Diversifying for profit
In the almost 20 years that I have been doing this magazine it always amazes me, when talking to contractors, that they are into so many things. Every business is somewhat different as every owner finds different things to offer depending on community needs and the different skill sets of their employees.
Early in my days with the magazine I remember talking to a plumbing contractor about his van, which was a particularly heavy-duty model. When I asked why he needed such big heavy van he said, “Well, I carry drywall a lot.” It turned out he was offering a complete bath and kitchen design and renovation service. He had taken his business far beyond the plumbing. As time went on, I learned that was not all that unusual.
Heating contractors do air conditioning, of course, and many also install fireplaces, barbecues and any other gas appliance. Never mind all the different forms of heating.
If you’re in a high tech trade like commercial refrigeration, it may make sense to specialize. If you’re in residential, perhaps in a smaller community, then you want to offer the widest variety of services possible.
We talked about the changes in tools last month. Those changes along with new materials and practices – different pipe joining methods for example – have made it easier to move into a new area because the required skill level is not so high. Obviously, you still need the necessary trade licenses. I think most contractors, when hiring, do try to cover all the bases.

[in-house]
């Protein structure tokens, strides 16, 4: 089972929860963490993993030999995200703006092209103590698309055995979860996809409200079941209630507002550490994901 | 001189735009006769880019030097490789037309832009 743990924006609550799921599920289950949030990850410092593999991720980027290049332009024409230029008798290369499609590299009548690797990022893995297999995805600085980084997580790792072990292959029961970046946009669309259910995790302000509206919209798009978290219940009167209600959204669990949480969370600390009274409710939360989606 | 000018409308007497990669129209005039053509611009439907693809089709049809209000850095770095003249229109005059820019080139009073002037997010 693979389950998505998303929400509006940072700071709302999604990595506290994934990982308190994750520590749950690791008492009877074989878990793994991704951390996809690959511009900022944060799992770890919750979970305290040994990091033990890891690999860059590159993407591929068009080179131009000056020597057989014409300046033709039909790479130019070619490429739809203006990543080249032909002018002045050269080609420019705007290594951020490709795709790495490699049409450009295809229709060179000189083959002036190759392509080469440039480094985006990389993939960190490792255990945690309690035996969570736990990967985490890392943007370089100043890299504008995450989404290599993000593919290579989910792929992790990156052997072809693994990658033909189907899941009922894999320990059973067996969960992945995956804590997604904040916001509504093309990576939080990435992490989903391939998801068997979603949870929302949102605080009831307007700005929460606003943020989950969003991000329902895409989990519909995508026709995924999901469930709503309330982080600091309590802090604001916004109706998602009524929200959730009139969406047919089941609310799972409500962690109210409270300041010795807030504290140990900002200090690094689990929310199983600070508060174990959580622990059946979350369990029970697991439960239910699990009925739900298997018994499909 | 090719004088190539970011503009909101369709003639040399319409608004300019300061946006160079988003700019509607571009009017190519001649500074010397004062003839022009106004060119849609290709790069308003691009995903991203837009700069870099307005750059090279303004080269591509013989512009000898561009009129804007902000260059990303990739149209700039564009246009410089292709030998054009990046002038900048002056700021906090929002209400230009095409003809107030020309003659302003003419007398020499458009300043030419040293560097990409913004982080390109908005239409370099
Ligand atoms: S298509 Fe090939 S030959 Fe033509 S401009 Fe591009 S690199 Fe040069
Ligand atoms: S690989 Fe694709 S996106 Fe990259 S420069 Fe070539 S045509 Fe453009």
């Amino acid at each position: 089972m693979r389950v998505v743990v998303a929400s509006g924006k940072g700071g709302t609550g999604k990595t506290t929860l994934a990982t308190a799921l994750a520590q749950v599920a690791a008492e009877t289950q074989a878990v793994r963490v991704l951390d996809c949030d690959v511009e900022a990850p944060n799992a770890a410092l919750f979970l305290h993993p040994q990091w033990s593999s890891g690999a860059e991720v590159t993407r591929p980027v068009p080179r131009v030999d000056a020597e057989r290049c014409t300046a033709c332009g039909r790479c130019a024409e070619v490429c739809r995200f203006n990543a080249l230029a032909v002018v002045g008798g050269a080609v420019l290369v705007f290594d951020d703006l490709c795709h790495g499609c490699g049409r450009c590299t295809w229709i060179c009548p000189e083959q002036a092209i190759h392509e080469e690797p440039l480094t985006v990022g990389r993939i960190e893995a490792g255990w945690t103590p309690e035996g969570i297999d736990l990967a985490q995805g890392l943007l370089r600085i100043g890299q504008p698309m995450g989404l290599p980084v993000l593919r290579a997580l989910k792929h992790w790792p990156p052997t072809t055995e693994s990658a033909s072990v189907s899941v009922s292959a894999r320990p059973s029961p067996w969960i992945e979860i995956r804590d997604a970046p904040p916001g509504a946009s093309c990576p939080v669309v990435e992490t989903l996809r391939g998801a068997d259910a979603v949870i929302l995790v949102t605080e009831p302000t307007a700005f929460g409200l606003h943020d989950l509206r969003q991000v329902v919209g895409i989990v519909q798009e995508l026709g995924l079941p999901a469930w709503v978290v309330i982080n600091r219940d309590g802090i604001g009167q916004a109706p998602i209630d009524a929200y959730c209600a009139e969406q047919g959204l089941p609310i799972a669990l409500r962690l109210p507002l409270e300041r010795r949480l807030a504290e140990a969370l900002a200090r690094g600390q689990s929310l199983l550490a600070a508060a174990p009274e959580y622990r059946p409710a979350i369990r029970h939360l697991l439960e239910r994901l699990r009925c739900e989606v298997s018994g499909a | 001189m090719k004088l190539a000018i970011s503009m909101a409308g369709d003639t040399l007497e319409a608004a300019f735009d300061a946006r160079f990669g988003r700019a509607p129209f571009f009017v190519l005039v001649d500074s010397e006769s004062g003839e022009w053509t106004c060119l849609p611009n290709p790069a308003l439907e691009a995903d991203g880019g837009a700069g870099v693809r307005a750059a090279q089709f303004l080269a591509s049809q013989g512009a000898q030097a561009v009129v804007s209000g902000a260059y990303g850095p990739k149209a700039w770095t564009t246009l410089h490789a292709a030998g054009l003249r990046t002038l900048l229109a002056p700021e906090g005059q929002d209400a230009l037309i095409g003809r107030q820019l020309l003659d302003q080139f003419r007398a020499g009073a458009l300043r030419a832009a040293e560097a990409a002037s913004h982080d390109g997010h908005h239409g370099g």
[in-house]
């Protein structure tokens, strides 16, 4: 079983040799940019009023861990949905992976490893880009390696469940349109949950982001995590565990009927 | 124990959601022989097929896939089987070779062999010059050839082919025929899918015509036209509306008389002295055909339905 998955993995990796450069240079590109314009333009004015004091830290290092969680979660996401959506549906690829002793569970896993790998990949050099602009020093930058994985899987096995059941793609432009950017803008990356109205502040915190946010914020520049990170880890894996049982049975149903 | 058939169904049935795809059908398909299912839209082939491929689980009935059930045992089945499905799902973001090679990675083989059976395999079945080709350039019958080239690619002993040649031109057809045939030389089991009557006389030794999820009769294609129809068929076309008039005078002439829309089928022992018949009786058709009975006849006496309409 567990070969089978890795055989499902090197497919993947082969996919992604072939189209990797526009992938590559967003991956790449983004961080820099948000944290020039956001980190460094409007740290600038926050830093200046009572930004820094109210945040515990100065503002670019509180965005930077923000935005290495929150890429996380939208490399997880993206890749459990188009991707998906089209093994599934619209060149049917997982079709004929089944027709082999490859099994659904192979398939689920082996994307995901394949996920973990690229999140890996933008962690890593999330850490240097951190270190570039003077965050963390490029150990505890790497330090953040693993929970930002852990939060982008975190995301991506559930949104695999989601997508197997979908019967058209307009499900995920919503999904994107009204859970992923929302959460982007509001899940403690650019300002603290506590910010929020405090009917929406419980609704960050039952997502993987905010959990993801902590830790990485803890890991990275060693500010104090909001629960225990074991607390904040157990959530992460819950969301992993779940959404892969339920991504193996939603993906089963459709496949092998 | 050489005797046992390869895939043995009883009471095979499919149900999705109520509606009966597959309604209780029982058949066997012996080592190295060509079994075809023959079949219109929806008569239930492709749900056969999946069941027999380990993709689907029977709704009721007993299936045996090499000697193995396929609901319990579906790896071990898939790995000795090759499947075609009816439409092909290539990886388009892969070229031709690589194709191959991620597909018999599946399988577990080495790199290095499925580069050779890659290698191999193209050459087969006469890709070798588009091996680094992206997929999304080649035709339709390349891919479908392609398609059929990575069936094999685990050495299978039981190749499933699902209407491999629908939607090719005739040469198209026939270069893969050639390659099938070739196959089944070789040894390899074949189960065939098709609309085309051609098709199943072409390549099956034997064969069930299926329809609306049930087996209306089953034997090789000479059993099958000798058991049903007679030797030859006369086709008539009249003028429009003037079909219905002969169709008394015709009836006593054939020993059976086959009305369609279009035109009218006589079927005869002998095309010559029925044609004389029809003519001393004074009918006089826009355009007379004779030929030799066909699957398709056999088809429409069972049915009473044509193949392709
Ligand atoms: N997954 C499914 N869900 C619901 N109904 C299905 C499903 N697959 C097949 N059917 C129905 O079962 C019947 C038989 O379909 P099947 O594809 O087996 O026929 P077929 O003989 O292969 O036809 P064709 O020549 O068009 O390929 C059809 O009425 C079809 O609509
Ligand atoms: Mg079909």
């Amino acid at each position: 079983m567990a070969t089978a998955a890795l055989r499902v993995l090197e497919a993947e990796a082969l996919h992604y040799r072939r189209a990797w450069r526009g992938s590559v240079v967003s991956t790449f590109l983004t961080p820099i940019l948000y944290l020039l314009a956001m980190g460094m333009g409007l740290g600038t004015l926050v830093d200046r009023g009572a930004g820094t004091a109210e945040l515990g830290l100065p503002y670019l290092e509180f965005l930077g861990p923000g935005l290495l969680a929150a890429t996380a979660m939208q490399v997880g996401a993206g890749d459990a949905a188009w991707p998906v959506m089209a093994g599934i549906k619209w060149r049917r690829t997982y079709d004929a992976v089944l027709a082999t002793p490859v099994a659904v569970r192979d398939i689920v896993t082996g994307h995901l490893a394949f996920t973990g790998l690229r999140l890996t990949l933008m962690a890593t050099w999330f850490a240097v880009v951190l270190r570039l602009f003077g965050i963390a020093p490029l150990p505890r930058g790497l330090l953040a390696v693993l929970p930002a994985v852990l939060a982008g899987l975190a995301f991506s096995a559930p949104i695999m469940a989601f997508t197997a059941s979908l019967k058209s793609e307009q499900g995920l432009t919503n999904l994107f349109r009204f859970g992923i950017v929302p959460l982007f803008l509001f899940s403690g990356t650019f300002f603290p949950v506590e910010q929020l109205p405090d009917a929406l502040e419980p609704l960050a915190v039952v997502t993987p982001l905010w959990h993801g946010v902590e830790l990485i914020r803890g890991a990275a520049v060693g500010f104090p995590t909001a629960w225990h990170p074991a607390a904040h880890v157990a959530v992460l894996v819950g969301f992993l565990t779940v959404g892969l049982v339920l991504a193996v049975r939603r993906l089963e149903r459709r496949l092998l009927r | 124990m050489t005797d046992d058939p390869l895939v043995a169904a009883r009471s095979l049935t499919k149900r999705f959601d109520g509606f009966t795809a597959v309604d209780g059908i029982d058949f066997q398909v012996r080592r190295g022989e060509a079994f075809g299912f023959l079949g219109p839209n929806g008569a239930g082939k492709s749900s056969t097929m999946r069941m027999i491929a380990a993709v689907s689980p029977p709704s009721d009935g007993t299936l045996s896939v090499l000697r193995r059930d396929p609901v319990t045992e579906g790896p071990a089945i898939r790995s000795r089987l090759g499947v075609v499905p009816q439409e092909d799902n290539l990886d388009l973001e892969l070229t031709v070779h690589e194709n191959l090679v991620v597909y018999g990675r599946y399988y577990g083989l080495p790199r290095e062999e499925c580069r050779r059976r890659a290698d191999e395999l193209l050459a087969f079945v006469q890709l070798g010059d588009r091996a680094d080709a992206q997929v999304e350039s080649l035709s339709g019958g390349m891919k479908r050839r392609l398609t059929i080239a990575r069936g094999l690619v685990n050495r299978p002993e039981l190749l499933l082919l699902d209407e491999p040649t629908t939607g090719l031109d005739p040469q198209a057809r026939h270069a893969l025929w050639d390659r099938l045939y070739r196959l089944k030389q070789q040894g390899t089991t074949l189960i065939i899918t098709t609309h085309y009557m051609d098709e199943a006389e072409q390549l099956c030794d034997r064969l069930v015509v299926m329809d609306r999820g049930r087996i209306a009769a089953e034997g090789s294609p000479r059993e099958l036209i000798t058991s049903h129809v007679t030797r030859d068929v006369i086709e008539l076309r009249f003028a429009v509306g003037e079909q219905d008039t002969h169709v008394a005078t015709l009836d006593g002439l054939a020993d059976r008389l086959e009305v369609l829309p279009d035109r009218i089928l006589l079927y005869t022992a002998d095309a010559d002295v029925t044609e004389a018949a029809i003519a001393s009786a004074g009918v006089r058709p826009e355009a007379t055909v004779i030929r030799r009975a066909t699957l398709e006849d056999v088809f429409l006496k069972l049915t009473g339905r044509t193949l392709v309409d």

The most important thing is just always keeping your eye open for new opportunities. A customer may call with a problem that’s a little outside your area of expertise, but it may make sense to branch out into that line of work rather than passing it along to a competitor. Maybe you don’t do drain cleaning, for example, but it could be a lucrative new service.
Trade shows are always good for picking up new ideas about products and practices to expand your offering.
One of the struggles today is for the contractor to keep ahead of the customer in an age where everyone has the Internet. You need to be the expert so that you can offer options to your customers. Product training and knowledge takes time, but it pays off in the end with a more informed sales approach.
Knowing what’s out there along with the ability to quickly adjust to new trends and needs for your customers will ultimately result in more business. And that’s always a good thing!